What You Need Might Cost More Than Three Basis Points


Justin Castelli tweeted the following;

Discussing the modern index: ~~@~~MebFaber suggest anything not market-weighted is active. I’d have to agree with that statement. A great conversation regarding the confusion that has been created by the terminology of active vs. passive.

I replied;

Not why sure active/passive matters; 1) Does it help client get to where they need to be? 2) Does the fund do what it is supposed to? 3) Is the pricing reasonable for the exposure offered? 4) How much does it overlap or not over lap w/other holdings?

Justin said it was about fees which I can partly agree with but want to dig in a little more. I believe that exposure offered under the hood is at the very least, just as important as the fees, I would argue more so. Consider the following chart;

It tracks the Invesco FTSE RAFI US 1000 ETF (PRF) against the S&P 500 since the fund's inception. PRF charges 0.39% and I think the cheapest S&P 500 ETFs or various 1000 index funds charge three or four basis points. PRF has not outperformed at every turn, no strategy can but over time the strategy has demonstrated there's at least a couple of things working right (performance is obviously net of fees). Here is another chart comparing the AdvisorShares Dorsey Wright ADR ETF (AADR) versus the iShares MSCI All Country ex-US ETF (ACWX) going back three years which is how long I believe Dorsey Wright has managed the fund.

AADR charges 0.89% (that is a recent fee reduction) versus 0.32% for ACWX. AADR is a momentum fund, it has not always outperformed but obviously has outperformed the vast majority of the time. I know the fund manager very well from my stint at AdvisorShares and one time he mentioned that the strategy might lag for a bit when the market cycle transitions from bear to bull. That hasn't occurred in the time DW has managed the fund so we'll see if that is what happens but has AADR earned the extra 57 basis points? Hard to argue it hasn't.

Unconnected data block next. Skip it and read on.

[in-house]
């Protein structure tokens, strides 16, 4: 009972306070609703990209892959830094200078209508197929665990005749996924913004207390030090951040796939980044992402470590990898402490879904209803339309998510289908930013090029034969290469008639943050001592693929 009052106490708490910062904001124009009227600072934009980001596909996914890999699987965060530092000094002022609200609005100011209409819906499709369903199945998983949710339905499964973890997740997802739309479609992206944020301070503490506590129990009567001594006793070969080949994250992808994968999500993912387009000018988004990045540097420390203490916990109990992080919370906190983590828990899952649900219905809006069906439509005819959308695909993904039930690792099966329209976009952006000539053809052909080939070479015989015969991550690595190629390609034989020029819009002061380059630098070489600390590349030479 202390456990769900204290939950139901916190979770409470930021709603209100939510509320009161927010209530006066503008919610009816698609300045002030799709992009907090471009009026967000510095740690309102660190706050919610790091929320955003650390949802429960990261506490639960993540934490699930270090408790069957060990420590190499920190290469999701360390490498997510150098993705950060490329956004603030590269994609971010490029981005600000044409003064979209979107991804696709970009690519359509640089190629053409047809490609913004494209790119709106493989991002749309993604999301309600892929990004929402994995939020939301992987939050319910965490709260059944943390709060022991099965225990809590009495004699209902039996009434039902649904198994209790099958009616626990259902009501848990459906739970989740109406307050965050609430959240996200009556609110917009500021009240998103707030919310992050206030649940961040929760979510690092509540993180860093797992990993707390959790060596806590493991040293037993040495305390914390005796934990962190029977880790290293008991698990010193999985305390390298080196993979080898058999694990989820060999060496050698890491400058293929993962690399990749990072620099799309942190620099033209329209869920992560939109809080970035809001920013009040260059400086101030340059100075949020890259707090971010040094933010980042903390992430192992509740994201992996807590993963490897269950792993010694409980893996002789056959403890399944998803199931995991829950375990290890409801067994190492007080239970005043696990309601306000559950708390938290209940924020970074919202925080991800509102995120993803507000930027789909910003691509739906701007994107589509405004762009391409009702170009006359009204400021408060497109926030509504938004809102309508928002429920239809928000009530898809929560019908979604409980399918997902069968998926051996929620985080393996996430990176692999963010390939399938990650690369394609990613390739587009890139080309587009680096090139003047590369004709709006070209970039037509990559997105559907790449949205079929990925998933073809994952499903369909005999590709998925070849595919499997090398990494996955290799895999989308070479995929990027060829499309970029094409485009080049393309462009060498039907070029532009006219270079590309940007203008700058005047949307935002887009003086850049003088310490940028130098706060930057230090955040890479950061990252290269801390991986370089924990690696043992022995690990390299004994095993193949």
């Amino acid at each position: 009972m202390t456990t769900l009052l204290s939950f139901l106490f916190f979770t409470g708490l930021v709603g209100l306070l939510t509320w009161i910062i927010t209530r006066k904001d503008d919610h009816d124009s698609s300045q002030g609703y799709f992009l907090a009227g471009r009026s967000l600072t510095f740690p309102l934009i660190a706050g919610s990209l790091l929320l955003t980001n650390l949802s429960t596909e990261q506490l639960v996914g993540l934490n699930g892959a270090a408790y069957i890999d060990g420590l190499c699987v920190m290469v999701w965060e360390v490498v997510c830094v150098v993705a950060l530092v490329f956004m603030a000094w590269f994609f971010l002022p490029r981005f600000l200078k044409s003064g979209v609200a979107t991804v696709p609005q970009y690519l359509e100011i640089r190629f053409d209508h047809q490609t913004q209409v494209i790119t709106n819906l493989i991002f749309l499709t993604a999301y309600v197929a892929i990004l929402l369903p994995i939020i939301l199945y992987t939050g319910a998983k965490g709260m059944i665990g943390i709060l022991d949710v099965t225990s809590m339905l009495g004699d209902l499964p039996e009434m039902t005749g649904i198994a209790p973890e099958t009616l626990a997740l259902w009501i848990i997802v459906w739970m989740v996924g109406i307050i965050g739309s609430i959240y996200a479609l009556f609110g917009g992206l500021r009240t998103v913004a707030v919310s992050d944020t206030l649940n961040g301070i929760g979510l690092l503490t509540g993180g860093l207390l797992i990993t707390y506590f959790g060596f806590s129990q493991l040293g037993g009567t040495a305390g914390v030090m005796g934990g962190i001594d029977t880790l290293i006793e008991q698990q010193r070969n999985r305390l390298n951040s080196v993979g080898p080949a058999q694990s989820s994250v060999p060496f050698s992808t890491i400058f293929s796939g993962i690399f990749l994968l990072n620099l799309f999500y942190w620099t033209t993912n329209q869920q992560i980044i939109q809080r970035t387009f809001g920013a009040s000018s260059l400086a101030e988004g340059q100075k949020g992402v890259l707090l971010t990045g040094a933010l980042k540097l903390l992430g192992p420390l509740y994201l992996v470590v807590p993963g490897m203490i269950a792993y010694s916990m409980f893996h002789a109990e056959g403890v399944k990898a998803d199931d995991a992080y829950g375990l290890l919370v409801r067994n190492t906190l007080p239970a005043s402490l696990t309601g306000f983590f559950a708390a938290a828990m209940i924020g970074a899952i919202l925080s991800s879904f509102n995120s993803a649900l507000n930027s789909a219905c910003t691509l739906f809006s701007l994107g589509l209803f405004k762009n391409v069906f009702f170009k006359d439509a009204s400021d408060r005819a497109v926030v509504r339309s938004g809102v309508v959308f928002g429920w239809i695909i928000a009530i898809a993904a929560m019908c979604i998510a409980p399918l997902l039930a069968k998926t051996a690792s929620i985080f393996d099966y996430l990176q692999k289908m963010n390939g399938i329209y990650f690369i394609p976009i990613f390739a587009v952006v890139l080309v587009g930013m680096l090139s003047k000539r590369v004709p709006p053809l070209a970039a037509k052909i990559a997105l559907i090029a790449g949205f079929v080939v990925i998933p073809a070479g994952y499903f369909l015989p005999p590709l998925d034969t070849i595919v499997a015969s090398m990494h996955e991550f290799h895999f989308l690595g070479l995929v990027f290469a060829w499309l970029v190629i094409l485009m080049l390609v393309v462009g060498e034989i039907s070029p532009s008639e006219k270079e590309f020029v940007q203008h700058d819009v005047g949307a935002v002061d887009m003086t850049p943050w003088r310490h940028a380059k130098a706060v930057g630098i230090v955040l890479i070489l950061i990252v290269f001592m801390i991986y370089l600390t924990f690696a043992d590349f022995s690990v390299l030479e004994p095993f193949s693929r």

The flaw in my argument thus far is that you can't know what a fund will do going forward. As an advisor or do it yourselfer you can only assess the merits of the strategy, look at past performance not to guess about future performance but to see if it did what the fund provider said it was intended to do. Like, was a low volatility fund in fact less volatile? Nothing can always be the best performer, the two charts prove that is true of market cap weighting. Cap weighting is not bad, it is like just about every strategy, it will be the best at times and far from the best at other times like most of the 2000's.

A slightly different example now with more specialized funds. If someone has a huge position in company stock, say they work for Pfizer (PFE) and half their liquid net worth is in it (sometimes there are various share awards and compensation that can't be diversified until some sort of milestone is reached). The ProShares S&P 500 Ex-Healthcare (SPXV) becomes an attractive choice for diversification purposes. That fund costs 0.27% which is probably worth it as the last thing this person with the PFE needs is more healthcare/PFE exposure. Another option would of course be to build a portfolio with narrow exposures that avoids healthcare, this would be my preference, but is unlikely to be as cheap at three or four basis points like the cheapest 500 or 1000 index ETF.

I made a mention above in passing to low volatility ETFs. Clients/do it yourseflers have all sorts of things they can or cannot tolerate or other circumstances that need to be addressed and managed to give them a reasonable chance of getting to where they need to be. Often that is going to cost more than three or four basis points.

I will circle back to my tweet; does it help the client get to where they need to be, does it do what it is supposed to do, is the pricing reasonable, how much does it overlap or not overlap with other holdings.